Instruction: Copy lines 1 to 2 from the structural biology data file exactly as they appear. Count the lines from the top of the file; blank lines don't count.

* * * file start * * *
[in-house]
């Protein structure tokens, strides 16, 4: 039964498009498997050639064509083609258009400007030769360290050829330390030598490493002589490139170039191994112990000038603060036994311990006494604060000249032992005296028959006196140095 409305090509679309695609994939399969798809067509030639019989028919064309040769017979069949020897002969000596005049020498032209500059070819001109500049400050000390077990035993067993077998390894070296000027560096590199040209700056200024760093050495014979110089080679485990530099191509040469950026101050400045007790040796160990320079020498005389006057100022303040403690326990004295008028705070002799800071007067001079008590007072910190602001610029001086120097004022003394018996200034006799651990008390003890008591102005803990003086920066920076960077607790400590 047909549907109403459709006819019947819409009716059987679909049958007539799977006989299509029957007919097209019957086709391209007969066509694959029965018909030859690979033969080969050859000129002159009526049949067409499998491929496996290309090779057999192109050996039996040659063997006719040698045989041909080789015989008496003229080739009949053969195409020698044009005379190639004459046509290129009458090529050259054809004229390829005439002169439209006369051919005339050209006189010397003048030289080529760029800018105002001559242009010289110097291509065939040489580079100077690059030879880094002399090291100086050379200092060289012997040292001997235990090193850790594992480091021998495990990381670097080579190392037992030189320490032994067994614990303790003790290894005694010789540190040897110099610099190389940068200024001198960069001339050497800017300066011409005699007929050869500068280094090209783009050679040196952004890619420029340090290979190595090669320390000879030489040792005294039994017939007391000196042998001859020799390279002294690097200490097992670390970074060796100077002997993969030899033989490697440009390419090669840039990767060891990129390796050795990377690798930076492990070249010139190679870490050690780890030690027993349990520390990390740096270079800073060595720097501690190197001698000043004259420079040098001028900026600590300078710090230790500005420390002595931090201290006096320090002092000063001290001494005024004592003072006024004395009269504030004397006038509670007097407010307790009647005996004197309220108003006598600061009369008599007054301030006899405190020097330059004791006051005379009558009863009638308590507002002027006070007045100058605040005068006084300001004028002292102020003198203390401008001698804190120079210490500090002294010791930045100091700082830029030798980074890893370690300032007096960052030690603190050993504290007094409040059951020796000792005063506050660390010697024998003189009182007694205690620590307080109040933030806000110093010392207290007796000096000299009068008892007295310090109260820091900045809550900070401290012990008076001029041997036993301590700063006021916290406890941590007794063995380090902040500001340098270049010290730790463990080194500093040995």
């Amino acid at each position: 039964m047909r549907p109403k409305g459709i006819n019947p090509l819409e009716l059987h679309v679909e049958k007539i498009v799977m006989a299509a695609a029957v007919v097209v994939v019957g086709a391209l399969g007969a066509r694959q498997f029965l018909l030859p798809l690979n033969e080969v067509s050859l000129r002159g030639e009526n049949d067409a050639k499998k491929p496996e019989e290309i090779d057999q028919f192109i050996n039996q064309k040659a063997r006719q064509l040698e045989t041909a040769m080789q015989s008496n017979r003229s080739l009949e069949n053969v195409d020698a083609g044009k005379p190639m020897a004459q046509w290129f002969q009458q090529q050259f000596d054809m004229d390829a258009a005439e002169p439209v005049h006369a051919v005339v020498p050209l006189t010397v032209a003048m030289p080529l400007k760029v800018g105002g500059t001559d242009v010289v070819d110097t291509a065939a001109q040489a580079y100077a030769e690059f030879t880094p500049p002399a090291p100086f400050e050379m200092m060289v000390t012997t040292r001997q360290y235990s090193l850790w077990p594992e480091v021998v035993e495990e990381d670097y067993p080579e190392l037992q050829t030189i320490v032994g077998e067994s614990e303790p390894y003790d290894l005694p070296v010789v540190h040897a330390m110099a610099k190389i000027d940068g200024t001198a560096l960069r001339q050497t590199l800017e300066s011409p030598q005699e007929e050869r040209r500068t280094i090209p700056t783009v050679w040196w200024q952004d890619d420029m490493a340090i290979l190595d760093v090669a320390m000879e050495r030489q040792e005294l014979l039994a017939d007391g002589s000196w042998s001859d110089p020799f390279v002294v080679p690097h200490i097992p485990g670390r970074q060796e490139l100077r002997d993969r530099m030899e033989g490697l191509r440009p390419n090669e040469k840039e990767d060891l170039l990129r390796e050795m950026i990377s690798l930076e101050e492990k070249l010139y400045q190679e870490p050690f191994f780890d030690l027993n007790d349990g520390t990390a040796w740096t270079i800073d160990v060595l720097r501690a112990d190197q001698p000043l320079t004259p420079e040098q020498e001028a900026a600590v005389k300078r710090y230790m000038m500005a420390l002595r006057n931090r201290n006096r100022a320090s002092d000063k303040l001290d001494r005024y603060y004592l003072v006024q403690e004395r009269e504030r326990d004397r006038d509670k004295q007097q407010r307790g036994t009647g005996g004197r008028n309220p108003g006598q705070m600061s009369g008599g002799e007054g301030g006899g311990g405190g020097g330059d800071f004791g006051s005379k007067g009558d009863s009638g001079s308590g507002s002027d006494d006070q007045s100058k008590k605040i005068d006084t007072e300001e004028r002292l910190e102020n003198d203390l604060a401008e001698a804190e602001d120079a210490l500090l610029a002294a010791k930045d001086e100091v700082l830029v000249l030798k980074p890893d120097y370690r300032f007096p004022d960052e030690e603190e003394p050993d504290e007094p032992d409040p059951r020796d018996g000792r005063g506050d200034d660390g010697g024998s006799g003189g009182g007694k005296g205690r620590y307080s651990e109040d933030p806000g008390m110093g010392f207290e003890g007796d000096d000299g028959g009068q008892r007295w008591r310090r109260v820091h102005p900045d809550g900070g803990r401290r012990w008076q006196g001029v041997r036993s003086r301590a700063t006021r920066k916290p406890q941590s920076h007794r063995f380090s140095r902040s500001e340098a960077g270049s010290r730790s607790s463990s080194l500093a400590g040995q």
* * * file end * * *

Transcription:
[in-house]
């Protein structure tokens, strides 16, 4: 039964498009498997050639064509083609258009400007030769360290050829330390030598490493002589490139170039191994112990000038603060036994311990006494604060000249032992005296028959006196140095 409305090509679309695609994939399969798809067509030639019989028919064309040769017979069949020897002969000596005049020498032209500059070819001109500049400050000390077990035993067993077998390894070296000027560096590199040209700056200024760093050495014979110089080679485990530099191509040469950026101050400045007790040796160990320079020498005389006057100022303040403690326990004295008028705070002799800071007067001079008590007072910190602001610029001086120097004022003394018996200034006799651990008390003890008591102005803990003086920066920076960077607790400590 047909549907109403459709006819019947819409009716059987679909049958007539799977006989299509029957007919097209019957086709391209007969066509694959029965018909030859690979033969080969050859000129002159009526049949067409499998491929496996290309090779057999192109050996039996040659063997006719040698045989041909080789015989008496003229080739009949053969195409020698044009005379190639004459046509290129009458090529050259054809004229390829005439002169439209006369051919005339050209006189010397003048030289080529760029800018105002001559242009010289110097291509065939040489580079100077690059030879880094002399090291100086050379200092060289012997040292001997235990090193850790594992480091021998495990990381670097080579190392037992030189320490032994067994614990303790003790290894005694010789540190040897110099610099190389940068200024001198960069001339050497800017300066011409005699007929050869500068280094090209783009050679040196952004890619420029340090290979190595090669320390000879030489040792005294039994017939007391000196042998001859020799390279002294690097200490097992670390970074060796100077002997993969030899033989490697440009390419090669840039990767060891990129390796050795990377690798930076492990070249010139190679870490050690780890030690027993349990520390990390740096270079800073060595720097501690190197001698000043004259420079040098001028900026600590300078710090230790500005420390002595931090201290006096320090002092000063001290001494005024004592003072006024004395009269504030004397006038509670007097407010307790009647005996004197309220108003006598600061009369008599007054301030006899405190020097330059004791006051005379009558009863009638308590507002002027006070007045100058605040005068006084300001004028002292102020003198203390401008001698804190120079210490500090002294010791930045100091700082830029030798980074890893370690300032007096960052030690603190050993504290007094409040059951020796000792005063506050660390010697024998003189009182007694205690620590307080109040933030806000110093010392207290007796000096000299009068008892007295310090109260820091900045809550900070401290012990008076001029041997036993301590700063006021916290406890941590007794063995380090902040500001340098270049010290730790463990080194500093040995």